How does your address, phone number, income level, and even your credit score get on Google? Our CEO Dimitri Shelest, uncovers the hidden mechanics that make Google and information brokers partners in massive privacy violations.
Let me begin with a confession. Long before I founded the privacy protection web service OneRep, I was an SEO consultant and then an entrepreneur with a focus on large database-driven websites. Rather than building static pages filled with content in advance, such websites create thousands and millions of dynamic pages pulling data from large datasets in real time. It’s not a big deal to create such a site; there are tons of free and paid datasets on any topic available out there. The hard part — and this is where search engine optimization steps into action — is to convince Google that it’s your website, not a similar one created from exactly the same dataset, that deserves to be ranked high in its search results. If you succeed, a golden rain of free Google traffic falls on your business.
Giant, below-the-radar, hardly regulated industry
Through my consulting work with big sites, I eventually came across a niche of destinations that can be classified as people-search sites — think Whitepages, BeenVerified, MyLife, Spokeo, etc. These sites compile and publish profiles on hundreds of millions of people. The profiles are filled with the information pulled from public records and consumer databases. Besides your social media accounts, your profiles on such sites is what people see when they Google your name. These profiles promise to reveal and do reveal a ton of your private information: your phone number, your home address, your family ties, your political affiliation, your financial records, your criminal records, and, since recently, even your hobbies.
The size and scale of this niche is truly mind-blowing. Few people realize this, but we look up one another on Google all the time. A typical use case: two people meet each other on Tinder and agree to have dinner. Before going out with a complete stranger, a woman Googles her date’s name. Usually she will Google something like “John Snow, Albuquerque, TX.” An average John would be Googled a few dozen times per year. But think about this. There are 200+ million adults in the US. Multiply this number by twenty and you’ll get an idea of how big this market is. Don’t forget to add millions and millions of searches people do on celebrities of all levels — from A-listers and rising TikTok stars to regular people who hit the news due to some happy (or unhappy) incident. According to SimilarWeb, giants of the people-search industry such as Whitepages, Spokeo and BeenVerified get 20–50 million visitors per month each. The entire ecosystem counts over 100 websites and gets close to a billion of free Google clicks monthly. With an average cost per click in Google Ads between $1 and $2, this market is a lucrative pie worth competing for.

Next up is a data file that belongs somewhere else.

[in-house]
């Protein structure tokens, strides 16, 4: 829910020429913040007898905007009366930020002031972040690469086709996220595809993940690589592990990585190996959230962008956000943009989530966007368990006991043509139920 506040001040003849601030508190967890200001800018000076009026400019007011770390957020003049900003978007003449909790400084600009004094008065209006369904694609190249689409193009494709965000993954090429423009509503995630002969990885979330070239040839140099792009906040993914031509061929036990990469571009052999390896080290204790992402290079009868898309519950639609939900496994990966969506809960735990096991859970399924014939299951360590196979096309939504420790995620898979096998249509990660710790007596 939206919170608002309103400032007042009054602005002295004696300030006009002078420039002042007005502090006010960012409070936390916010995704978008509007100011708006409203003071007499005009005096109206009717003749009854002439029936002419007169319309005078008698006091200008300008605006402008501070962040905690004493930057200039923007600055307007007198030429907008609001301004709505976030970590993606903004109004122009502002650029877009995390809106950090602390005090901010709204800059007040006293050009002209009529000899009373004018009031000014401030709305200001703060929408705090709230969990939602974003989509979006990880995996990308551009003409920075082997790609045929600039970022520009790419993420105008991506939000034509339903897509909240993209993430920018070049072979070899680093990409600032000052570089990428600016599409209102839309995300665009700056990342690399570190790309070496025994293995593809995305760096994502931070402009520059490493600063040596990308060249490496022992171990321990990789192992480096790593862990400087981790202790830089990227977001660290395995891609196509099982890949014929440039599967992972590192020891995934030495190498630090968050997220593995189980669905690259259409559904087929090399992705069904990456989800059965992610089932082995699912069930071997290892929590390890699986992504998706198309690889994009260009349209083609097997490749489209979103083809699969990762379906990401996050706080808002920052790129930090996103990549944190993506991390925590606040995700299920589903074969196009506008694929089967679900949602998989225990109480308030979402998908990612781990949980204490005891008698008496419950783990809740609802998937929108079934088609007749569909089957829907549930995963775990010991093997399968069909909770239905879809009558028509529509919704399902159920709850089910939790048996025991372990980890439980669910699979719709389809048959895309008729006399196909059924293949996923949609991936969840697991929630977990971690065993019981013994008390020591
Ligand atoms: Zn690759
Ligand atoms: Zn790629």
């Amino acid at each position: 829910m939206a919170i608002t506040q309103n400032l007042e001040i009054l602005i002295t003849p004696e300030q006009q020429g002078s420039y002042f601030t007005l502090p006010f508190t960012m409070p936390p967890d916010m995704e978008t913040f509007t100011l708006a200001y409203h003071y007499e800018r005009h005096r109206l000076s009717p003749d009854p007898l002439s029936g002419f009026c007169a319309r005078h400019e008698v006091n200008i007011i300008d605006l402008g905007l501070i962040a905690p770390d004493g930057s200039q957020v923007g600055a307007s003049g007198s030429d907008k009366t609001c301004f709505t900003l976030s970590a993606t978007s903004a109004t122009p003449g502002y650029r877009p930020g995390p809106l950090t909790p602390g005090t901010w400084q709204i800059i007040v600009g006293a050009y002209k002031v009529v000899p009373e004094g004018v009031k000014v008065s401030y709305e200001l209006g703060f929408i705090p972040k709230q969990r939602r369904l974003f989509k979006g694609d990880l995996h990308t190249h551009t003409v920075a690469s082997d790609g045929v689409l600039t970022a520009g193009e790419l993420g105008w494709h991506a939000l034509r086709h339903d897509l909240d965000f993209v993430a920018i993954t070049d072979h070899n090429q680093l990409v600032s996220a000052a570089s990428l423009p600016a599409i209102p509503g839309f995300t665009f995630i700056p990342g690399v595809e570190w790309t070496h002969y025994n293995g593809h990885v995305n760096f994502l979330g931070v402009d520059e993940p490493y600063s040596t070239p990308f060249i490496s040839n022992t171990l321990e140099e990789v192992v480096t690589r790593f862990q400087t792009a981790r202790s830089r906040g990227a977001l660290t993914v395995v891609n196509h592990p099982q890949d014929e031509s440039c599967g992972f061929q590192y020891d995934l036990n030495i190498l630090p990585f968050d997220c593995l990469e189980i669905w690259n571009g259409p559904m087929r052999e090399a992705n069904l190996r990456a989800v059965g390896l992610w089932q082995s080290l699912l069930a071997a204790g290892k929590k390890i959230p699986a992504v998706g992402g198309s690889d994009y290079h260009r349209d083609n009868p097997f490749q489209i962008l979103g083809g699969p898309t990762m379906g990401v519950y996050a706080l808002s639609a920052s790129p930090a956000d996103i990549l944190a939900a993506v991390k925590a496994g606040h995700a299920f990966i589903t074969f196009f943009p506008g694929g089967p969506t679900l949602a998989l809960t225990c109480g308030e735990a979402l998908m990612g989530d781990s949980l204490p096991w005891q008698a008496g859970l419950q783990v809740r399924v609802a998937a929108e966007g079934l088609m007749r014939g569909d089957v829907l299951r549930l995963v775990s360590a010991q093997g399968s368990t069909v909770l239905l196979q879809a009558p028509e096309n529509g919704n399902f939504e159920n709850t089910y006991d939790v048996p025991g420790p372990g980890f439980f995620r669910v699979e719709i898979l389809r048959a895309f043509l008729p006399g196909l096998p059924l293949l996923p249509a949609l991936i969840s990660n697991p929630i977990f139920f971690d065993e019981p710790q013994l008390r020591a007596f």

Taking into account the amount of sensitive private data people-search sites collect and reveal, one would expect there to be at least some moderate regulation of their activity in place. Sadly, this is not the case. The only real regulation that does impact this industry is The Fair Credit Reporting Act (FCRA). This legislation was enacted to promote the accuracy, fairness, and privacy of consumer information contained in the files of consumer reporting agencies. However, people-search sites use an easy workaround to get themselves out of the FCRA action; they add a note at the footer of their sites stating that they are not consumer reporting agencies. Smart.
How Google prompts people-search sites to reveal more and more information about you
How is all this related to Google and privacy violations? There is a very direct causation here. As any SEO or website owner knows, content quality is one of the major factors built into Google ranking algorithms used to decide which site deserves to be ranked higher in search results. Google judges the quality of the content by how rich and unique this content is. The problem with all people-search sites, however, is that the information they accumulate about each individual mainly comes from one source — public records. In other words, people-search sites have to compete with each other in Google using practically identical content. Still, Google algorithms make their choice and give preference (and tons of free traffic) to 5–10 sites for each particular name lookup. How do these winners succeed in convincing Google that they have the most up-to-date and unique content about John Snow? I’ve been watching people-search sites for over 5 years now and I know the answer. Each year they keep releasing more and more private information about John for free.